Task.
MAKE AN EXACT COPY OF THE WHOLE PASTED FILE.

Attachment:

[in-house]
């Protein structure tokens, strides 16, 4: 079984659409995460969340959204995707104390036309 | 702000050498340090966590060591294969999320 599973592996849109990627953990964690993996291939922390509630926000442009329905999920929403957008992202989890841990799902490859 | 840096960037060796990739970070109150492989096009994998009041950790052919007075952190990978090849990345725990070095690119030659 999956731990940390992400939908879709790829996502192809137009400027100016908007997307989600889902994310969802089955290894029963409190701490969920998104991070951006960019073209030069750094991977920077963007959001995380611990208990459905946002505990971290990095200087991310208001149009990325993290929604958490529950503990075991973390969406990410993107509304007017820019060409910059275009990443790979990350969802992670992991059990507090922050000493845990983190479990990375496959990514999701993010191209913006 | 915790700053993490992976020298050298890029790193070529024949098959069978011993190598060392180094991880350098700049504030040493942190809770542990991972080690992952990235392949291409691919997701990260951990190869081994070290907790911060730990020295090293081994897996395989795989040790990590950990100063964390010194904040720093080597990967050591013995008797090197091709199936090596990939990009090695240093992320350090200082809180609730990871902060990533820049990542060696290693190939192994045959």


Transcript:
[in-house]
């Protein structure tokens, strides 16, 4: 079984659409995460969340959204995707104390036309 | 702000050498340090966590060591294969999320 599973592996849109990627953990964690993996291939922390509630926000442009329905999920929403957008992202989890841990799902490859 | 840096960037060796990739970070109150492989096009994998009041950790052919007075952190990978090849990345725990070095690119030659 999956731990940390992400939908879709790829996502192809137009400027100016908007997307989600889902994310969802089955290894029963409190701490969920998104991070951006960019073209030069750094991977920077963007959001995380611990208990459905946002505990971290990095200087991310208001149009990325993290929604958490529950503990075991973390969406990410993107509304007017820019060409910059275009990443790979990350969802992670992991059990507090922050000493845990983190479990990375496959990514999701993010191209913006 | 915790700053993490992976020298050298890029790193070529024949098959069978011993190598060392180094991880350098700049504030040493942190809770542990991972080690992952990235392949291409691919997701990260951990190869081994070290907790911060730990020295090293081994897996395989795989040790990590950990100063964390010194904040720093080597990967050591013995008797090197091709199936090596990939990009090695240093992320350090200082809180609730990871902060990533820049990542060696290693190939192994045959």